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Monday's biggest developments:
- Election monitors will be in Harris and Waller counties on Election Day, feds say
- Drive-thru votes in Harris County appear safe after federal judge rejects Republicans' lawsuit
- Harris County Democrats' headquarters vandalized
- Texas on track for record voter turnout
Feds sending election monitors to Harris, Waller counties
[4:30 p.m.] Federal election monitors will be on the ground in parts of Texas on Tuesday to monitor "compliance with federal voting rights laws."
The U.S. Department of Justice announced Monday that Harris and Waller counties are among the 44 jurisdictions in 18 states where monitors from its civil rights division will be stationed on Election Day.
Harris County, the state's largest, has emerged this year as an epicenter of voting rights fights as the county worked to make voting easier during the coronavirus pandemic. Waller County, home to historically Black Prairie View A&M University, has long been under scrutiny over voting access for Prairie View students.
As is typical, the department didn't specify why those jurisdictions would be under federal supervision, but the DOJ regularly places personnel in Texas counties during elections.
Harris, Waller and Tarrant counties were on the DOJ's list during the 2018 elections when the department sent monitors to 35 jurisdictions in 19 states. In 2016, the DOJ under the Obama administration sent monitors to 67 jurisdictions in 28 states, including Harris, Waller and Dallas counties. — Alexa Ura
Harris County drive-thru votes appear safe after federal judge rejects GOP-led lawsuit
[2:42 p.m.] A federal judge Monday rejected a request by a conservative Texas activist and three Republican candidates to toss out nearly 127,000 votes cast at drive-thru polling sites in Houston's Harris County, the state's most populous county, which is largely Democratic.
The ruling by U.S. District Judge Andrew Hanen, a George W. Bush appointee, follows two earlier decisions by the all-Republican Texas Supreme Court rejecting similar efforts by Republicans challenging the validity of drive-thru voting in Harris County. Although Hanen's ruling is still expected to be appealed, it appears to clear the way for counting of the early voting drive-thru ballots on Election Day.
Ten percent of Harris County's in-person early voters cast their ballots at the county’s 10 drive-thru locations. Dismissing the votes would have been a monumental disenfranchisement of voters in a presidential election besieged with fights over voter suppression and fraud. — Jolie McCullough
Harris County Democratic Party's headquarters vandalized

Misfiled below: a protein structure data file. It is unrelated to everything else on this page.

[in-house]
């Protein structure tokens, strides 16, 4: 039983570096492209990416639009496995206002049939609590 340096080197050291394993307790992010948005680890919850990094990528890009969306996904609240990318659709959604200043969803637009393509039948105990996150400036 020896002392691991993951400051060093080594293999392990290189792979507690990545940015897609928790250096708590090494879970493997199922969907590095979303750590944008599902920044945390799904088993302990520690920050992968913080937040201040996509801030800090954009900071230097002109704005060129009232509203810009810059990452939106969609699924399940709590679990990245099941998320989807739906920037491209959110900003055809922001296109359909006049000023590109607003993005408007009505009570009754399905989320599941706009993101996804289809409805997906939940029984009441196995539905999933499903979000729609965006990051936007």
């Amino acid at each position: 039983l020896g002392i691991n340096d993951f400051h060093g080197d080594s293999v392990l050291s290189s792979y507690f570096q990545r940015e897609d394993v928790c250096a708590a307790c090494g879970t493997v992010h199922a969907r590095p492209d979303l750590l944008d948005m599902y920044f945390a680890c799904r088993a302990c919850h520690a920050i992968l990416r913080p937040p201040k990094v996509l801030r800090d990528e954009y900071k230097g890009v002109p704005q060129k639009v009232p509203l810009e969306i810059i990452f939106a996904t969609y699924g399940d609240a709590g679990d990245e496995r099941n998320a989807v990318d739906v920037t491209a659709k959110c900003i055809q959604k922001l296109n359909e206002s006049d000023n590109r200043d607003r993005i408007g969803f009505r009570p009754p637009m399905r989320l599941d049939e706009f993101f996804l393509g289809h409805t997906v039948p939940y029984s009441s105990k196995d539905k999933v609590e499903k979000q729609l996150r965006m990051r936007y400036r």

[12:54 p.m.] The headquarters of the Harris County Democratic Party was vandalized on Monday, the party said in a news release.
"Election No, Revolution Yes," was spray-painted onto the party's office windows along with a sickle and hammer, a symbol first used during the communist Russian Revolution. The building's locks were also filled with super glue, according to the release, preventing officials from entering the office.
"This is what happens when Republicans are losing," said Lillie Schechter, Harris County Democratic Party Chair, in a statement. "They use scare tactics and intimidation to scare voters."
Identical messages were reported overnight in Pennsylvania. Democratic U.S. Rep. Mike Doyle's office and Republican congressional candidate Sean Parnell's house were both vandalized, according to Twitter posts and a report by CBS Pittsburgh. — Shawn Mulcahy
Texas on track for record voter turnout
[5 a.m.] More than 9.7 million Texans cast ballots during the early voting period that ended Friday, crushing previous early voting totals in the state and setting Texas on a course for record turnout in Tuesday's general election.
At least 9,718,648 voters cast early ballots, according to preliminary final numbers released by the Texas secretary of state on Sunday. That is 57.3% of registered voters, just 2 percentage points shy of the overall turnout of 59.4% in 2016. Of those early votes, 8,745,565 were cast in person; 973,083 were cast by mail.
Early voting, which Gov. Greg Abbott extended by six days this year because of the coronavirus pandemic, has already eclipsed total votes during the 2016 general election, when 8,969,226 Texans voted. — Jeremy Schwartz and Mandi Cai
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